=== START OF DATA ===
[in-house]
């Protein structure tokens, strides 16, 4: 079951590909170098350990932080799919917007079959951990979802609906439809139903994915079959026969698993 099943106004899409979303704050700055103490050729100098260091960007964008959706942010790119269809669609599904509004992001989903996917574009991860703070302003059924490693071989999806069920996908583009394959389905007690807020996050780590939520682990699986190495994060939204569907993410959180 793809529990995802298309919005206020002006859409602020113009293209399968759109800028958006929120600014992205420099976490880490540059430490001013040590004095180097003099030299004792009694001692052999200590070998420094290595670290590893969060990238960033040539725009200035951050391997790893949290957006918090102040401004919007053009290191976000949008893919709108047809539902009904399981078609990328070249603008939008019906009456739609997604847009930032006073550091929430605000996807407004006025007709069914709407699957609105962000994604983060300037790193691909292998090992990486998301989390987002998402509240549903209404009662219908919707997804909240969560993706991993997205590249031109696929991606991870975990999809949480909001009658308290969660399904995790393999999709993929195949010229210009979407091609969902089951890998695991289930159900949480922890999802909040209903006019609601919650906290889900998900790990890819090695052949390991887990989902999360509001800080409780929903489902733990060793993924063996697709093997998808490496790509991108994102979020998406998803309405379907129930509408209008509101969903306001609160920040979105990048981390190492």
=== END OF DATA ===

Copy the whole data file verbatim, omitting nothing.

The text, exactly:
[in-house]
């Protein structure tokens, strides 16, 4: 079951590909170098350990932080799919917007079959951990979802609906439809139903994915079959026969698993 099943106004899409979303704050700055103490050729100098260091960007964008959706942010790119269809669609599904509004992001989903996917574009991860703070302003059924490693071989999806069920996908583009394959389905007690807020996050780590939520682990699986190495994060939204569907993410959180 793809529990995802298309919005206020002006859409602020113009293209399968759109800028958006929120600014992205420099976490880490540059430490001013040590004095180097003099030299004792009694001692052999200590070998420094290595670290590893969060990238960033040539725009200035951050391997790893949290957006918090102040401004919007053009290191976000949008893919709108047809539902009904399981078609990328070249603008939008019906009456739609997604847009930032006073550091929430605000996807407004006025007709069914709407699957609105962000994604983060300037790193691909292998090992990486998301989390987002998402509240549903209404009662219908919707997804909240969560993706991993997205590249031109696929991606991870975990999809949480909001009658308290969660399904995790393999999709993929195949010229210009979407091609969902089951890998695991289930159900949480922890999802909040209903006019609601919650906290889900998900790990890819090695052949390991887990989902999360509001800080409780929903489902733990060793993924063996697709093997998808490496790509991108994102979020998406998803309405379907129930509408209008509101969903306001609160920040979105990048981390190492």